The Book

Outside the Bones is daring and original, and a little bit funny too.  For the first time an English language novel explores the mysterious and sensuously dark world of Palo Monte, an Afro-Caribbean religio-magical belief system similar to Haitian Vodun.  The novel takes the perspective of a hilariously loud and street-toughened, but ultimately tender-hearted, New Yorker named Fina Mata.  She dabbles in witchcraft, and her unrequited love for her upstairs neighbor, the musician Chico, leads her to put a spell—or fufú—on him.  The guy gets sick, but, sadly, not love-sick.  Just as he recovers, two potential rivals show up: a girl who flirts with Chico even as she claims to be his daughter and Chico’s long-lost girlfriend, a former Miss Universe.  Mortified, Fina asks the powerful Spanish Harlem Palero Tata Victor Tumba Fuego to do the fufú of all fufús.  Tata Victor’s grudging compliance takes Fina deep into the world of Palo, and puts her on a collision course with a vengeful Palo spirit.  In its exploration of the supernatural, social relations and sexuality, the novel combines a comic approach with the allure of Anne Rice, the eroticism of Oscar Hijuelos and the lyricism and depth of Toni Morrison.

One of the most striking tenets of Palo Monte is that the skull and bones of a murdered or evil person can be put in a cauldron, along with sticks, earth and other “ingredients” to “make” an nfuiri, a potent spirit that carries out the commands of a Palero, the master of the cauldron.  Fina’s visits to Tata Victor in Spanish Harlem unveil for readers the world of Palo Monte cauldrons and the spirits tied to them—nkisis and nfuiris, to which the reader may react like Fina, with fear but also fascination.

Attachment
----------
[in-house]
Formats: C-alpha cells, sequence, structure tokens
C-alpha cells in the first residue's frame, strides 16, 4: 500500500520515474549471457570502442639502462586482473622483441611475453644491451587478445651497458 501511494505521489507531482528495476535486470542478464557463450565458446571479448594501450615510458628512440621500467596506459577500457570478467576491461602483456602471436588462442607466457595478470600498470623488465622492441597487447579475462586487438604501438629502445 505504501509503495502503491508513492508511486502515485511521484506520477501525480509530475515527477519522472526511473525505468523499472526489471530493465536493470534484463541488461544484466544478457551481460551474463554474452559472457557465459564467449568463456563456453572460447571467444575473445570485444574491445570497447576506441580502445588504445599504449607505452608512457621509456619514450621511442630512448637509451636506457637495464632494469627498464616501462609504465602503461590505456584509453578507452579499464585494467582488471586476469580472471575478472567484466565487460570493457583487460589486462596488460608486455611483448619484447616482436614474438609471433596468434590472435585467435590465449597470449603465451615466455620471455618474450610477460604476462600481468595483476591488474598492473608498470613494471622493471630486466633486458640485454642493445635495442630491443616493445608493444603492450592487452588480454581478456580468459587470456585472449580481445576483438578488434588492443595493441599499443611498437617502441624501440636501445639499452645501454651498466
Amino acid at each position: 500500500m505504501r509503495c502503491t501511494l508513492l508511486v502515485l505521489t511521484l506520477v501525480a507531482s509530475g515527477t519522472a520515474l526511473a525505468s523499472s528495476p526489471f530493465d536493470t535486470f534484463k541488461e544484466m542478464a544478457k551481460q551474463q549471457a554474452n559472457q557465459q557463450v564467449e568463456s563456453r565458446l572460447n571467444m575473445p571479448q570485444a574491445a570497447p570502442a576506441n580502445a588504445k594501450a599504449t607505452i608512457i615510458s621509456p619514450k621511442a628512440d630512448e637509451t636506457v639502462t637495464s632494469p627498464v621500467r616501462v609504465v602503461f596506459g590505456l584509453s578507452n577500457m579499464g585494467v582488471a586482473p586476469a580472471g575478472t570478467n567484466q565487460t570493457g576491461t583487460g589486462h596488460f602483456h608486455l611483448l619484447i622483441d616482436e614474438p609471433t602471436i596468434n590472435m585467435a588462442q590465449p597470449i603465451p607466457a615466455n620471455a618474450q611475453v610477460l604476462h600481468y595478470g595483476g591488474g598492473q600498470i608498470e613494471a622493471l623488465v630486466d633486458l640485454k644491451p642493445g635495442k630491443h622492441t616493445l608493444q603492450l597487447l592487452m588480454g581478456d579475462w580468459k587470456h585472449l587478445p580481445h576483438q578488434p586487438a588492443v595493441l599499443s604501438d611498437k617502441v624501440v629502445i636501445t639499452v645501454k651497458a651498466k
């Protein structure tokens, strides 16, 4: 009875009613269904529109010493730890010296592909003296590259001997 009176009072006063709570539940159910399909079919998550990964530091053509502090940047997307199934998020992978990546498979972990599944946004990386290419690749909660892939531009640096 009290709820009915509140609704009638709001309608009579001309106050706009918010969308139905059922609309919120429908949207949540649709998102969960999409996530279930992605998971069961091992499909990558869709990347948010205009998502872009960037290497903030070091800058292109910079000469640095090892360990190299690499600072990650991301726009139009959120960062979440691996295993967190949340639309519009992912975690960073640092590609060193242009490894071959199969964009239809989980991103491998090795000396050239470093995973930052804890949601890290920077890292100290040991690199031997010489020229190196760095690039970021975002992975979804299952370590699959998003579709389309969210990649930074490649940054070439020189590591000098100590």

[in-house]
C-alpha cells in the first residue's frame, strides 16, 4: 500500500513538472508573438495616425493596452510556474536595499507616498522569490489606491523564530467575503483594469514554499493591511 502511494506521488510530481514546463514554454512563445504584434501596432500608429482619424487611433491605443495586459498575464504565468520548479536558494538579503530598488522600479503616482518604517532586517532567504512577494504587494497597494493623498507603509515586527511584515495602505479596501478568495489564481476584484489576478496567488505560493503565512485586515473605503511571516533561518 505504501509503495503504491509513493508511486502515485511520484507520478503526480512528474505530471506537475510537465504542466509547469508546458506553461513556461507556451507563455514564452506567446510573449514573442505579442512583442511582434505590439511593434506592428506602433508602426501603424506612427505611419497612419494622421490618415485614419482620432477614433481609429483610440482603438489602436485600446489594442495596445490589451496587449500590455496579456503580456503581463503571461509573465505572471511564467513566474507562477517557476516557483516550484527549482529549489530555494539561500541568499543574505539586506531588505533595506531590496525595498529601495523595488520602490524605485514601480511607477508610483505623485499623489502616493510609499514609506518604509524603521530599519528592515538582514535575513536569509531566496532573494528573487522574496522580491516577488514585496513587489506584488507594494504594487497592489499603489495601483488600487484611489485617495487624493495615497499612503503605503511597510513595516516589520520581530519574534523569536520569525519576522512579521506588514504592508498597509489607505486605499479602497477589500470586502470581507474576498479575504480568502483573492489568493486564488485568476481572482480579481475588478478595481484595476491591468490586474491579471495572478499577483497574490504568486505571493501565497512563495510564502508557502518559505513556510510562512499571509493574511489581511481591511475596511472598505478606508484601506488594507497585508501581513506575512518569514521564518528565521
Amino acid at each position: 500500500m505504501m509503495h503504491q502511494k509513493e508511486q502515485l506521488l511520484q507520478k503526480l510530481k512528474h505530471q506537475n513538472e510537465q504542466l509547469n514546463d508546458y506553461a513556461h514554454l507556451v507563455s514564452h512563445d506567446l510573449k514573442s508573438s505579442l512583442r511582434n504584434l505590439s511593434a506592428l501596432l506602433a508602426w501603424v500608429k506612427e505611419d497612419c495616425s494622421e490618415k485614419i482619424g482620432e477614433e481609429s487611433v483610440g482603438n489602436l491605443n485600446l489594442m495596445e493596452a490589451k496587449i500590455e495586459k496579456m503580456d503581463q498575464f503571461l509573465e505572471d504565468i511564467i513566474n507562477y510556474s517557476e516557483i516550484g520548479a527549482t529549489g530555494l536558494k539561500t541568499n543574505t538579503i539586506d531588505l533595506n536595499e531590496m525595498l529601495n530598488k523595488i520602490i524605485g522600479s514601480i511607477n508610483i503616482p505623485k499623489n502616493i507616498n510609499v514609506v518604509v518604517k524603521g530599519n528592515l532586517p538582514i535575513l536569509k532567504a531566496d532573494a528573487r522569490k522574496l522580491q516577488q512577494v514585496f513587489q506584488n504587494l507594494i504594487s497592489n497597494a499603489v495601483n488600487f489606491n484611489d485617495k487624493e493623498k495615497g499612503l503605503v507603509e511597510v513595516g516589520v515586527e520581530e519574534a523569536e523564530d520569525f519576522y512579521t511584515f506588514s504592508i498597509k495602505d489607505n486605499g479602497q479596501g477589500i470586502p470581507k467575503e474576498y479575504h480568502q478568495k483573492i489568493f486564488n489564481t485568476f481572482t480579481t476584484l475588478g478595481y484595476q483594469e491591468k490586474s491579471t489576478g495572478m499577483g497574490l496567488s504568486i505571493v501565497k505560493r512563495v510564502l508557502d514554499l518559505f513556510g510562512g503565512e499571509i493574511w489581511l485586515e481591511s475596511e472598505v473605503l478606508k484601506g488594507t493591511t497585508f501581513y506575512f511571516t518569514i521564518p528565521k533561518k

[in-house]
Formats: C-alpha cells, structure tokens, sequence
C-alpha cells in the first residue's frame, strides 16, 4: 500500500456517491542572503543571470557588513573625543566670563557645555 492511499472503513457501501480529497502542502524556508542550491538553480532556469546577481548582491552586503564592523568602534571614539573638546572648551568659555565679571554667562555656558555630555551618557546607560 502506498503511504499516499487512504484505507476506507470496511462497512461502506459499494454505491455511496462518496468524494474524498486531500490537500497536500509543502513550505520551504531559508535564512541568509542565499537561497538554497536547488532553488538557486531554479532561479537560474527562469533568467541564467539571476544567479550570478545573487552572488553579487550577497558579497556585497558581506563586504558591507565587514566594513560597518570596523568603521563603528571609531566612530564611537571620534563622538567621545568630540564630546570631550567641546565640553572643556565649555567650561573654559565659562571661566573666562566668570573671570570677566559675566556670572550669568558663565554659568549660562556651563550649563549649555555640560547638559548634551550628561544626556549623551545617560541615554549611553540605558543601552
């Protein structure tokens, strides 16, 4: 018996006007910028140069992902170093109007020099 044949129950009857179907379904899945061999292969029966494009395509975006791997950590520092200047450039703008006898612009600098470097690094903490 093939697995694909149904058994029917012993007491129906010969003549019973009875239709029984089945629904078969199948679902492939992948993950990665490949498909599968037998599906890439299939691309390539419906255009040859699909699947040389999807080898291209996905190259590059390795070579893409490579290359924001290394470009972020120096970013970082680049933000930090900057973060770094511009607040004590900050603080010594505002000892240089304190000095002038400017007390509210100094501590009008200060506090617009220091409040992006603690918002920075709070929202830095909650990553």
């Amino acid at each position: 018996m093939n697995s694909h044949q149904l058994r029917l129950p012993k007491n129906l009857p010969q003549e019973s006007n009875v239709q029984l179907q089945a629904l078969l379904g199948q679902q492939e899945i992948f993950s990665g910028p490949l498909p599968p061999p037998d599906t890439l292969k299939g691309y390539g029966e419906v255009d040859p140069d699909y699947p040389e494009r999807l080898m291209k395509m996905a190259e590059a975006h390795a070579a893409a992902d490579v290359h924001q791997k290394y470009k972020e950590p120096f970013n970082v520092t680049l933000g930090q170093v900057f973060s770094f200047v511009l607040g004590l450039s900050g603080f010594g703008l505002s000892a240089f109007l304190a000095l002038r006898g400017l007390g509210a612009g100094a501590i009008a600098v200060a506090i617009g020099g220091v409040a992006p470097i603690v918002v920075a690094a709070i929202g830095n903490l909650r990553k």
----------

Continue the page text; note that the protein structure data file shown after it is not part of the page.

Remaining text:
The settings are mostly in the Upper West Side of Manhattan, Spanish Harlem and Central Park.  There are brief flashbacks to Puerto Rico such as when the book backtracks in the spirit’s point of view tracing how she was “born” from a skull and bones in the countryside on the island.  Tata Victor brings her bones to Spanish Harlem, re-buries and “seasons” them in Central Park, and remakes the spirit into his “servant” nfuiri.  But when Victor tries to further exert his will over her, the spirit resists.

A violent murder in Spanish Harlem leads Fina, who had studiously avoided it, to be “cut” or initiated in Palo.  Now she must decide whether she can take part in the fundamental ritual of Palo and other Afro-Caribbean religions—possession.  However, this novel represents possession differently from the pea-soup demonics of The Exorcist.  Instead, here it is shown more playfully and sensually to be a union between spirit and human occurring on the worldly plane.  Fina finally understands that mastering her fear of Palo might allow her not just to tame the destructive nfuiri but to unlock the mystery of multiple murders in the past and present.  Outside the Bones will captivate anyone interested in the “sassy supernatural,” as Cristina García termed it in her advance praise of the book, in mysteries, and in the exotic worlds that lurk behind the everyday facade of the city.